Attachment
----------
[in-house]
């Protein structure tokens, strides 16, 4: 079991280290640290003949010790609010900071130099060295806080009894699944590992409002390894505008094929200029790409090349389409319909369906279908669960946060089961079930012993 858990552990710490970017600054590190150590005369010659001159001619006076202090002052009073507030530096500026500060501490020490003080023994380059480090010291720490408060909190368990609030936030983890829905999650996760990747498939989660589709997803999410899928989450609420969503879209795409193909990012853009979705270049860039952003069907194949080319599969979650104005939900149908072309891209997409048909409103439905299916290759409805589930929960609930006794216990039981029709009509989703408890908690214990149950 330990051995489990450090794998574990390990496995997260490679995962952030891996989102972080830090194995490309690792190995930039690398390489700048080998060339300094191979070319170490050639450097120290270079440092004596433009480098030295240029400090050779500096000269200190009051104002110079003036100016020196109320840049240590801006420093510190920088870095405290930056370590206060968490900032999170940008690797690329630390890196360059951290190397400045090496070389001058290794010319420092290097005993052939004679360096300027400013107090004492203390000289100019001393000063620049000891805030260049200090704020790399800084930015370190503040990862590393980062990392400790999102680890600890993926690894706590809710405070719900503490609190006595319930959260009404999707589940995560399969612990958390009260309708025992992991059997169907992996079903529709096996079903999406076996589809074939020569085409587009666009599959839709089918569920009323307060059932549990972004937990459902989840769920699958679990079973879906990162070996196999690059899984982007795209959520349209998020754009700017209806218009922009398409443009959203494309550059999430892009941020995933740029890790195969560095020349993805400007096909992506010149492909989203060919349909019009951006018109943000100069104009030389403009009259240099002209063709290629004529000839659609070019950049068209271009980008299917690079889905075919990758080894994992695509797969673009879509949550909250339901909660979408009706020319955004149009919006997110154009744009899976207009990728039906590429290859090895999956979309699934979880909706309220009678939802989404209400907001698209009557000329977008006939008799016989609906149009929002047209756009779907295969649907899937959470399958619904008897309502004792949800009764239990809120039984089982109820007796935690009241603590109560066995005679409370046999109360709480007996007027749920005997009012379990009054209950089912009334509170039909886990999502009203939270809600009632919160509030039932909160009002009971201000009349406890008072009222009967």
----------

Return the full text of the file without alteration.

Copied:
[in-house]
């Protein structure tokens, strides 16, 4: 079991280290640290003949010790609010900071130099060295806080009894699944590992409002390894505008094929200029790409090349389409319909369906279908669960946060089961079930012993 858990552990710490970017600054590190150590005369010659001159001619006076202090002052009073507030530096500026500060501490020490003080023994380059480090010291720490408060909190368990609030936030983890829905999650996760990747498939989660589709997803999410899928989450609420969503879209795409193909990012853009979705270049860039952003069907194949080319599969979650104005939900149908072309891209997409048909409103439905299916290759409805589930929960609930006794216990039981029709009509989703408890908690214990149950 330990051995489990450090794998574990390990496995997260490679995962952030891996989102972080830090194995490309690792190995930039690398390489700048080998060339300094191979070319170490050639450097120290270079440092004596433009480098030295240029400090050779500096000269200190009051104002110079003036100016020196109320840049240590801006420093510190920088870095405290930056370590206060968490900032999170940008690797690329630390890196360059951290190397400045090496070389001058290794010319420092290097005993052939004679360096300027400013107090004492203390000289100019001393000063620049000891805030260049200090704020790399800084930015370190503040990862590393980062990392400790999102680890600890993926690894706590809710405070719900503490609190006595319930959260009404999707589940995560399969612990958390009260309708025992992991059997169907992996079903529709096996079903999406076996589809074939020569085409587009666009599959839709089918569920009323307060059932549990972004937990459902989840769920699958679990079973879906990162070996196999690059899984982007795209959520349209998020754009700017209806218009922009398409443009959203494309550059999430892009941020995933740029890790195969560095020349993805400007096909992506010149492909989203060919349909019009951006018109943000100069104009030389403009009259240099002209063709290629004529000839659609070019950049068209271009980008299917690079889905075919990758080894994992695509797969673009879509949550909250339901909660979408009706020319955004149009919006997110154009744009899976207009990728039906590429290859090895999956979309699934979880909706309220009678939802989404209400907001698209009557000329977008006939008799016989609906149009929002047209756009779907295969649907899937959470399958619904008897309502004792949800009764239990809120039984089982109820007796935690009241603590109560066995005679409370046999109360709480007996007027749920005997009012379990009054209950089912009334509170039909886990999502009203939270809600009632919160509030039932909160009002009971201000009349406890008072009222009967």